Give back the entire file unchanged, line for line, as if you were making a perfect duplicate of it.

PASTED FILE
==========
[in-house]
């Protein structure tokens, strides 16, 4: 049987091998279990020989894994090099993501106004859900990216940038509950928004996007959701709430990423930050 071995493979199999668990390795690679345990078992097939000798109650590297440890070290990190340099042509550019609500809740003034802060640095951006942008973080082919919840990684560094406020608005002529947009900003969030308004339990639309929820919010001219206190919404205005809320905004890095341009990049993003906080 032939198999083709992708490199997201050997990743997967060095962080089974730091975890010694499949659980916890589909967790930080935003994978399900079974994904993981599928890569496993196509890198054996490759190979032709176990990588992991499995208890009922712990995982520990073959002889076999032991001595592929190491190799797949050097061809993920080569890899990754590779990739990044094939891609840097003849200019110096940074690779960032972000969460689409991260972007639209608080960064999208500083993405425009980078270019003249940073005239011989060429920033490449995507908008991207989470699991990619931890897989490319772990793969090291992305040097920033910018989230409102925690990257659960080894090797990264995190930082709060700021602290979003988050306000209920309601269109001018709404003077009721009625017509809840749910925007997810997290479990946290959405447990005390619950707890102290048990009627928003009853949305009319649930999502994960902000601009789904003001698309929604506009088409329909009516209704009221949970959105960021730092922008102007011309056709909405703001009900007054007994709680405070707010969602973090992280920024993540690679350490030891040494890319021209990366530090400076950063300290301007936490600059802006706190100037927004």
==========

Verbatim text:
[in-house]
């Protein structure tokens, strides 16, 4: 049987091998279990020989894994090099993501106004859900990216940038509950928004996007959701709430990423930050 071995493979199999668990390795690679345990078992097939000798109650590297440890070290990190340099042509550019609500809740003034802060640095951006942008973080082919919840990684560094406020608005002529947009900003969030308004339990639309929820919010001219206190919404205005809320905004890095341009990049993003906080 032939198999083709992708490199997201050997990743997967060095962080089974730091975890010694499949659980916890589909967790930080935003994978399900079974994904993981599928890569496993196509890198054996490759190979032709176990990588992991499995208890009922712990995982520990073959002889076999032991001595592929190491190799797949050097061809993920080569890899990754590779990739990044094939891609840097003849200019110096940074690779960032972000969460689409991260972007639209608080960064999208500083993405425009980078270019003249940073005239011989060429920033490449995507908008991207989470699991990619931890897989490319772990793969090291992305040097920033910018989230409102925690990257659960080894090797990264995190930082709060700021602290979003988050306000209920309601269109001018709404003077009721009625017509809840749910925007997810997290479990946290959405447990005390619950707890102290048990009627928003009853949305009319649930999502994960902000601009789904003001698309929604506009088409329909009516209704009221949970959105960021730092922008102007011309056709909405703001009900007054007994709680405070707010969602973090992280920024993540690679350490030891040494890319021209990366530090400076950063300290301007936490600059802006706190100037927004």